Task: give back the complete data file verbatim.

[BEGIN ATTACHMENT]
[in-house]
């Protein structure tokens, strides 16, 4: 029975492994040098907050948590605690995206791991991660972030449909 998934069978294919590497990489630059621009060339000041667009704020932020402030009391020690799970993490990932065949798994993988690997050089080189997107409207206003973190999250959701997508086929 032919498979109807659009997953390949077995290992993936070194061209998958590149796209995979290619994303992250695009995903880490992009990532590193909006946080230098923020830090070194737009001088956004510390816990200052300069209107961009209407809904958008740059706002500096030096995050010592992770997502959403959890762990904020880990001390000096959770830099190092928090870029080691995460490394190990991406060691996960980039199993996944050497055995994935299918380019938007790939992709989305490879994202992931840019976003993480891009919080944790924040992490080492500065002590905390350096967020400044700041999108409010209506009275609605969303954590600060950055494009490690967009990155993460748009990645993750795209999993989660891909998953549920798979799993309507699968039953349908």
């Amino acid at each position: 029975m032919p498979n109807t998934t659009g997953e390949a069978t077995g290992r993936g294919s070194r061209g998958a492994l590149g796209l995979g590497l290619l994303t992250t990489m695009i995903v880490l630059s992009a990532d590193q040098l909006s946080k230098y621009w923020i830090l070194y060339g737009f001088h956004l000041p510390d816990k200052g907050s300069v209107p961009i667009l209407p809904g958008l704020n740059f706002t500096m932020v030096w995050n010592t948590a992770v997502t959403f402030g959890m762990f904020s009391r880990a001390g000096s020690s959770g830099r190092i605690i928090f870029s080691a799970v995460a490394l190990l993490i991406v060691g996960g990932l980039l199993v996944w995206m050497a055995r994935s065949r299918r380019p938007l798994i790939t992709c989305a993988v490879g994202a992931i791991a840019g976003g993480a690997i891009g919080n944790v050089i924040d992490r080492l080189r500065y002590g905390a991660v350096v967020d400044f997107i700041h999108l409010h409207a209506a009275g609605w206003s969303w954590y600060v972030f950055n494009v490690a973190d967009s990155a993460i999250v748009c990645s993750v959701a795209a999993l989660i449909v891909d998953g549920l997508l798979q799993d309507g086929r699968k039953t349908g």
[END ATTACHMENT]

[in-house]
């Protein structure tokens, strides 16, 4: 029975492994040098907050948590605690995206791991991660972030449909 998934069978294919590497990489630059621009060339000041667009704020932020402030009391020690799970993490990932065949798994993988690997050089080189997107409207206003973190999250959701997508086929 032919498979109807659009997953390949077995290992993936070194061209998958590149796209995979290619994303992250695009995903880490992009990532590193909006946080230098923020830090070194737009001088956004510390816990200052300069209107961009209407809904958008740059706002500096030096995050010592992770997502959403959890762990904020880990001390000096959770830099190092928090870029080691995460490394190990991406060691996960980039199993996944050497055995994935299918380019938007790939992709989305490879994202992931840019976003993480891009919080944790924040992490080492500065002590905390350096967020400044700041999108409010209506009275609605969303954590600060950055494009490690967009990155993460748009990645993750795209999993989660891909998953549920798979799993309507699968039953349908």
């Amino acid at each position: 029975m032919p498979n109807t998934t659009g997953e390949a069978t077995g290992r993936g294919s070194r061209g998958a492994l590149g796209l995979g590497l290619l994303t992250t990489m695009i995903v880490l630059s992009a990532d590193q040098l909006s946080k230098y621009w923020i830090l070194y060339g737009f001088h956004l000041p510390d816990k200052g907050s300069v209107p961009i667009l209407p809904g958008l704020n740059f706002t500096m932020v030096w995050n010592t948590a992770v997502t959403f402030g959890m762990f904020s009391r880990a001390g000096s020690s959770g830099r190092i605690i928090f870029s080691a799970v995460a490394l190990l993490i991406v060691g996960g990932l980039l199993v996944w995206m050497a055995r994935s065949r299918r380019p938007l798994i790939t992709c989305a993988v490879g994202a992931i791991a840019g976003g993480a690997i891009g919080n944790v050089i924040d992490r080492l080189r500065y002590g905390a991660v350096v967020d400044f997107i700041h999108l409010h409207a209506a009275g609605w206003s969303w954590y600060v972030f950055n494009v490690a973190d967009s990155a993460i999250v748009c990645s993750v959701a795209a999993l989660i449909v891909d998953g549920l997508l798979q799993d309507g086929r699968k039953t349908g």